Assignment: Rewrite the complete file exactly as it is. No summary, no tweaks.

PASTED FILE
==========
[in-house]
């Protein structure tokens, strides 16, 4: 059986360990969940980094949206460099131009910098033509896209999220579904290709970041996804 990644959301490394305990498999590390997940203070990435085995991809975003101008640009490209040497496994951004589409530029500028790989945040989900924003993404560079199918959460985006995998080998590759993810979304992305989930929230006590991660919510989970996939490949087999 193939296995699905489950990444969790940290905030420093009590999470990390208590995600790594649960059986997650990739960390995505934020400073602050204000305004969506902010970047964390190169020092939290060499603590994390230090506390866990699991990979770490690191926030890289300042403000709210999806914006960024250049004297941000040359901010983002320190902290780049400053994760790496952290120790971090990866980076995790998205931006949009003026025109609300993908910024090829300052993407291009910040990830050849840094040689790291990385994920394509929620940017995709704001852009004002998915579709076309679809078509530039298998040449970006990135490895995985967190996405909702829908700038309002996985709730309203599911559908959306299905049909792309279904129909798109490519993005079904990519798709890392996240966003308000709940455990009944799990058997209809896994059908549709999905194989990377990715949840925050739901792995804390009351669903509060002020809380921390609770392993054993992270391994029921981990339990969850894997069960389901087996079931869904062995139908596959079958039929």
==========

[in-house]
């Protein structure tokens, strides 16, 4: 059986360990969940980094949206460099131009910098033509896209999220579904290709970041996804 990644959301490394305990498999590390997940203070990435085995991809975003101008640009490209040497496994951004589409530029500028790989945040989900924003993404560079199918959460985006995998080998590759993810979304992305989930929230006590991660919510989970996939490949087999 193939296995699905489950990444969790940290905030420093009590999470990390208590995600790594649960059986997650990739960390995505934020400073602050204000305004969506902010970047964390190169020092939290060499603590994390230090506390866990699991990979770490690191926030890289300042403000709210999806914006960024250049004297941000040359901010983002320190902290780049400053994760790496952290120790971090990866980076995790998205931006949009003026025109609300993908910024090829300052993407291009910040990830050849840094040689790291990385994920394509929620940017995709704001852009004002998915579709076309679809078509530039298998040449970006990135490895995985967190996405909702829908700038309002996985709730309203599911559908959306299905049909792309279904129909798109490519993005079904990519798709890392996240966003308000709940455990009944799990058997209809896994059908549709999905194989990377990715949840925050739901792995804390009351669903509060002020809380921390609770392993054993992270391994029921981990339990969850894997069960389901087996079931869904062995139908596959079958039929």